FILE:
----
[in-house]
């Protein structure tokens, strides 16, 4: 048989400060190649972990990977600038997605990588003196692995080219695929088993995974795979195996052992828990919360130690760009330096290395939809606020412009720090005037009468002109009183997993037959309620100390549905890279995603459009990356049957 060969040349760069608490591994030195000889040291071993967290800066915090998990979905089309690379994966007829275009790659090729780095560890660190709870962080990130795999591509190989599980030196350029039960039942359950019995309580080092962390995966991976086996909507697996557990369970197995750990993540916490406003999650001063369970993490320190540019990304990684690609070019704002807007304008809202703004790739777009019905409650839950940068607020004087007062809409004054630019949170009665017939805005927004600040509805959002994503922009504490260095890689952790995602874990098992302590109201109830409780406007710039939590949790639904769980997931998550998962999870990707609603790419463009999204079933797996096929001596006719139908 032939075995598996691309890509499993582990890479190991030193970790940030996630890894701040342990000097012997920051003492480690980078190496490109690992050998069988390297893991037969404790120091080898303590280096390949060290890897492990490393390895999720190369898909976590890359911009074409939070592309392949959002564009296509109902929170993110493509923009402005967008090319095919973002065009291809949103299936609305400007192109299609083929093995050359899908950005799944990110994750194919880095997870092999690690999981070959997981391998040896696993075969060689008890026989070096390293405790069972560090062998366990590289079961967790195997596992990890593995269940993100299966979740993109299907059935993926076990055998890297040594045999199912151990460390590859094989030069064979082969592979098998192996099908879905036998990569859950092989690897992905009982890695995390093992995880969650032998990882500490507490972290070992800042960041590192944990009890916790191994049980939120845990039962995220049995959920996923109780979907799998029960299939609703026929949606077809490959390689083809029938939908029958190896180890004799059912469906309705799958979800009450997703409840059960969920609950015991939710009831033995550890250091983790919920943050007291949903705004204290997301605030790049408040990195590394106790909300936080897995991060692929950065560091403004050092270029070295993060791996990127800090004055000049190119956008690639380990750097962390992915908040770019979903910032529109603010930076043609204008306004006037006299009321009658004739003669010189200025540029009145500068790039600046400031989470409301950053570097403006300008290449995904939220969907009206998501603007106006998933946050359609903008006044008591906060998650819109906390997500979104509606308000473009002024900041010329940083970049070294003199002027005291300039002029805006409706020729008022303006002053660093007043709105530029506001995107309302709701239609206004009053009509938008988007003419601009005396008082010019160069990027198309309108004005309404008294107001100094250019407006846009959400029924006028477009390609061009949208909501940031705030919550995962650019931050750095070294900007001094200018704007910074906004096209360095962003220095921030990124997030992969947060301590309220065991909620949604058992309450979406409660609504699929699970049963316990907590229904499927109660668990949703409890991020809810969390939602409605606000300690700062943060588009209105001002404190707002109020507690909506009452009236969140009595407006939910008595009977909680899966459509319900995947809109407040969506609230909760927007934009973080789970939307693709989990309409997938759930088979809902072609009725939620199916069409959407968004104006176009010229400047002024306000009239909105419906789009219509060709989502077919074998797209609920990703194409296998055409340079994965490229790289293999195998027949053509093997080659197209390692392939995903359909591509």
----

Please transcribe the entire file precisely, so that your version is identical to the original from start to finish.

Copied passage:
[in-house]
């Protein structure tokens, strides 16, 4: 048989400060190649972990990977600038997605990588003196692995080219695929088993995974795979195996052992828990919360130690760009330096290395939809606020412009720090005037009468002109009183997993037959309620100390549905890279995603459009990356049957 060969040349760069608490591994030195000889040291071993967290800066915090998990979905089309690379994966007829275009790659090729780095560890660190709870962080990130795999591509190989599980030196350029039960039942359950019995309580080092962390995966991976086996909507697996557990369970197995750990993540916490406003999650001063369970993490320190540019990304990684690609070019704002807007304008809202703004790739777009019905409650839950940068607020004087007062809409004054630019949170009665017939805005927004600040509805959002994503922009504490260095890689952790995602874990098992302590109201109830409780406007710039939590949790639904769980997931998550998962999870990707609603790419463009999204079933797996096929001596006719139908 032939075995598996691309890509499993582990890479190991030193970790940030996630890894701040342990000097012997920051003492480690980078190496490109690992050998069988390297893991037969404790120091080898303590280096390949060290890897492990490393390895999720190369898909976590890359911009074409939070592309392949959002564009296509109902929170993110493509923009402005967008090319095919973002065009291809949103299936609305400007192109299609083929093995050359899908950005799944990110994750194919880095997870092999690690999981070959997981391998040896696993075969060689008890026989070096390293405790069972560090062998366990590289079961967790195997596992990890593995269940993100299966979740993109299907059935993926076990055998890297040594045999199912151990460390590859094989030069064979082969592979098998192996099908879905036998990569859950092989690897992905009982890695995390093992995880969650032998990882500490507490972290070992800042960041590192944990009890916790191994049980939120845990039962995220049995959920996923109780979907799998029960299939609703026929949606077809490959390689083809029938939908029958190896180890004799059912469906309705799958979800009450997703409840059960969920609950015991939710009831033995550890250091983790919920943050007291949903705004204290997301605030790049408040990195590394106790909300936080897995991060692929950065560091403004050092270029070295993060791996990127800090004055000049190119956008690639380990750097962390992915908040770019979903910032529109603010930076043609204008306004006037006299009321009658004739003669010189200025540029009145500068790039600046400031989470409301950053570097403006300008290449995904939220969907009206998501603007106006998933946050359609903008006044008591906060998650819109906390997500979104509606308000473009002024900041010329940083970049070294003199002027005291300039002029805006409706020729008022303006002053660093007043709105530029506001995107309302709701239609206004009053009509938008988007003419601009005396008082010019160069990027198309309108004005309404008294107001100094250019407006846009959400029924006028477009390609061009949208909501940031705030919550995962650019931050750095070294900007001094200018704007910074906004096209360095962003220095921030990124997030992969947060301590309220065991909620949604058992309450979406409660609504699929699970049963316990907590229904499927109660668990949703409890991020809810969390939602409605606000300690700062943060588009209105001002404190707002109020507690909506009452009236969140009595407006939910008595009977909680899966459509319900995947809109407040969506609230909760927007934009973080789970939307693709989990309409997938759930088979809902072609009725939620199916069409959407968004104006176009010229400047002024306000009239909105419906789009219509060709989502077919074998797209609920990703194409296998055409340079994965490229790289293999195998027949053509093997080659197209390692392939995903359909591509």